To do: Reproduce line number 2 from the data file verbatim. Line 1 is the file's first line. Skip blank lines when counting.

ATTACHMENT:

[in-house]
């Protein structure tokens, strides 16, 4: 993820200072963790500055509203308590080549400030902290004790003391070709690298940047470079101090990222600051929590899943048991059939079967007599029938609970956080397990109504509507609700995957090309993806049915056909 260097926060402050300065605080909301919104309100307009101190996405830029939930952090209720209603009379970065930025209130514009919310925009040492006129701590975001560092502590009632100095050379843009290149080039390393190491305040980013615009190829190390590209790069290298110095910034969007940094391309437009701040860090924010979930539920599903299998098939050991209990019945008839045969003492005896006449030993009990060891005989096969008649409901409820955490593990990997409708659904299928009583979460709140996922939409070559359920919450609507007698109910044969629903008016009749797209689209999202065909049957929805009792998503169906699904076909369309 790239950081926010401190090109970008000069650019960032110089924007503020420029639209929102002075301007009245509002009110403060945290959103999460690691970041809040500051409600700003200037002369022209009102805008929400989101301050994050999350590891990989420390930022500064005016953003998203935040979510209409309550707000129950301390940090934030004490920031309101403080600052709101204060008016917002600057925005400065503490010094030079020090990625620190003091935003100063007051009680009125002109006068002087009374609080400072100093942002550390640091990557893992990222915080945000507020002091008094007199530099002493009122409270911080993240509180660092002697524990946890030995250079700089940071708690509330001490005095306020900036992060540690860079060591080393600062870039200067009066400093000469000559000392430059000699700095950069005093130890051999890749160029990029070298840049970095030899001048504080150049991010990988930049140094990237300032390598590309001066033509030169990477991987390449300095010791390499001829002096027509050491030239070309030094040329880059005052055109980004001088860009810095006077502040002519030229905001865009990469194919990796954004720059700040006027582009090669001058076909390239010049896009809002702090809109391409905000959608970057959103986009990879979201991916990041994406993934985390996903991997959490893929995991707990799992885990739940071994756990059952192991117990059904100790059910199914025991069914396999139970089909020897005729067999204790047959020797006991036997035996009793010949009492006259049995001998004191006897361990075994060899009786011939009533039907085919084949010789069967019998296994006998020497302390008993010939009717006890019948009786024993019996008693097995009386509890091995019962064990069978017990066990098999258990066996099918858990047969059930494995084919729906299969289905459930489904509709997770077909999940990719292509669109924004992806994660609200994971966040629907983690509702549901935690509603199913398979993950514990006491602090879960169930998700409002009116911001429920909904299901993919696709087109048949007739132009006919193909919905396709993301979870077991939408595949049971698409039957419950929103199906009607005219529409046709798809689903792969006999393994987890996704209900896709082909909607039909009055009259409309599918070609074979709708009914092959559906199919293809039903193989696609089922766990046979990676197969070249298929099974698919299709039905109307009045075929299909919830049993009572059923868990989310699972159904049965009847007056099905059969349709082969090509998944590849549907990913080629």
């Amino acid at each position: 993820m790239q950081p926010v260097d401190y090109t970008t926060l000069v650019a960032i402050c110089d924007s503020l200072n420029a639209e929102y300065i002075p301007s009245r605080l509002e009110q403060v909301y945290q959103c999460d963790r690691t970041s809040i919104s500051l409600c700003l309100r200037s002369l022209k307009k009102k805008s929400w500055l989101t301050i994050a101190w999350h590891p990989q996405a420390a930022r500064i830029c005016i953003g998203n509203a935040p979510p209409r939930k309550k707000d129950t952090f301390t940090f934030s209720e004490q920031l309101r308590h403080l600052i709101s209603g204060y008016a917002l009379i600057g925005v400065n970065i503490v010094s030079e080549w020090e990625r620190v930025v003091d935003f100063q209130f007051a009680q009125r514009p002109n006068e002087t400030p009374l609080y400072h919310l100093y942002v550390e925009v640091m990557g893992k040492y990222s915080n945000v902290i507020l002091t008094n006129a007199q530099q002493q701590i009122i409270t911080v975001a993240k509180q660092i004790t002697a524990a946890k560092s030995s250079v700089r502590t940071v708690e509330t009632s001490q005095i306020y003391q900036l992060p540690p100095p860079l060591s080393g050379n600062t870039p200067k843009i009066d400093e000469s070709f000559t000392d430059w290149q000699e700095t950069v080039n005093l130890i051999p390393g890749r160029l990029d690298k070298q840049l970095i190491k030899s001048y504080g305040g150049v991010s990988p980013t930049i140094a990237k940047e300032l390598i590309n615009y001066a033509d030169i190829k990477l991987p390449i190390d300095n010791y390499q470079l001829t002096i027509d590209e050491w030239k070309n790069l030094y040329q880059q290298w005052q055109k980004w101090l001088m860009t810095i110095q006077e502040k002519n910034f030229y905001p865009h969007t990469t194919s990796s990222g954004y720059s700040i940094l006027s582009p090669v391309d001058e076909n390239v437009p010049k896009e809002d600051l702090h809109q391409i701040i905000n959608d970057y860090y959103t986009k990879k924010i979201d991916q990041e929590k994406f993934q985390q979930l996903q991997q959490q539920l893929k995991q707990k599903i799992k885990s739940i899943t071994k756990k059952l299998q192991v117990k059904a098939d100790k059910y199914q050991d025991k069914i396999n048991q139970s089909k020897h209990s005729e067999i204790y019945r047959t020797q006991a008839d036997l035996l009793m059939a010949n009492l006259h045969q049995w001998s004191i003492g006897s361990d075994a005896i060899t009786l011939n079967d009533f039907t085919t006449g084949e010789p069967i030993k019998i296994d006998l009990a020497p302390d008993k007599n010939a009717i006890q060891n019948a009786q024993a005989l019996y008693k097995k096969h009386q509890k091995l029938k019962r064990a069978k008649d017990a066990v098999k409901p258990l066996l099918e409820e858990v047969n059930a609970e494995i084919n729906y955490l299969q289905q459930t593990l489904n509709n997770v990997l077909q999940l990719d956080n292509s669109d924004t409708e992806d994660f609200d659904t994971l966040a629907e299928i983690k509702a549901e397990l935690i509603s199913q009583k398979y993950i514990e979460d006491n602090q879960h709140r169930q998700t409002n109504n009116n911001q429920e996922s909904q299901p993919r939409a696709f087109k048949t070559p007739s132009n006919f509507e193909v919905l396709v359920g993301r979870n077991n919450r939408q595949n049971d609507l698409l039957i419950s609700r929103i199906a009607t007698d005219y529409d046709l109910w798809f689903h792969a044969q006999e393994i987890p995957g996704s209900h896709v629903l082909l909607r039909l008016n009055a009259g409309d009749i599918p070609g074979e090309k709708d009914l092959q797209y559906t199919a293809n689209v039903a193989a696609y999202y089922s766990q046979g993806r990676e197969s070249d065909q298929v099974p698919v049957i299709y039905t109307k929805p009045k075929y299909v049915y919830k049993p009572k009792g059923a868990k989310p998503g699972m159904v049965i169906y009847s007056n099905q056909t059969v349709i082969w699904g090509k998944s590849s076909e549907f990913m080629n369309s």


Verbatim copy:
């Protein structure tokens, strides 16, 4: 993820200072963790500055509203308590080549400030902290004790003391070709690298940047470079101090990222600051929590899943048991059939079967007599029938609970956080397990109504509507609700995957090309993806049915056909 260097926060402050300065605080909301919104309100307009101190996405830029939930952090209720209603009379970065930025209130514009919310925009040492006129701590975001560092502590009632100095050379843009290149080039390393190491305040980013615009190829190390590209790069290298110095910034969007940094391309437009701040860090924010979930539920599903299998098939050991209990019945008839045969003492005896006449030993009990060891005989096969008649409901409820955490593990990997409708659904299928009583979460709140996922939409070559359920919450609507007698109910044969629903008016009749797209689209999202065909049957929805009792998503169906699904076909369309 790239950081926010401190090109970008000069650019960032110089924007503020420029639209929102002075301007009245509002009110403060945290959103999460690691970041809040500051409600700003200037002369022209009102805008929400989101301050994050999350590891990989420390930022500064005016953003998203935040979510209409309550707000129950301390940090934030004490920031309101403080600052709101204060008016917002600057925005400065503490010094030079020090990625620190003091935003100063007051009680009125002109006068002087009374609080400072100093942002550390640091990557893992990222915080945000507020002091008094007199530099002493009122409270911080993240509180660092002697524990946890030995250079700089940071708690509330001490005095306020900036992060540690860079060591080393600062870039200067009066400093000469000559000392430059000699700095950069005093130890051999890749160029990029070298840049970095030899001048504080150049991010990988930049140094990237300032390598590309001066033509030169990477991987390449300095010791390499001829002096027509050491030239070309030094040329880059005052055109980004001088860009810095006077502040002519030229905001865009990469194919990796954004720059700040006027582009090669001058076909390239010049896009809002702090809109391409905000959608970057959103986009990879979201991916990041994406993934985390996903991997959490893929995991707990799992885990739940071994756990059952192991117990059904100790059910199914025991069914396999139970089909020897005729067999204790047959020797006991036997035996009793010949009492006259049995001998004191006897361990075994060899009786011939009533039907085919084949010789069967019998296994006998020497302390008993010939009717006890019948009786024993019996008693097995009386509890091995019962064990069978017990066990098999258990066996099918858990047969059930494995084919729906299969289905459930489904509709997770077909999940990719292509669109924004992806994660609200994971966040629907983690509702549901935690509603199913398979993950514990006491602090879960169930998700409002009116911001429920909904299901993919696709087109048949007739132009006919193909919905396709993301979870077991939408595949049971698409039957419950929103199906009607005219529409046709798809689903792969006999393994987890996704209900896709082909909607039909009055009259409309599918070609074979709708009914092959559906199919293809039903193989696609089922766990046979990676197969070249298929099974698919299709039905109307009045075929299909919830049993009572059923868990989310699972159904049965009847007056099905059969349709082969090509998944590849549907990913080629």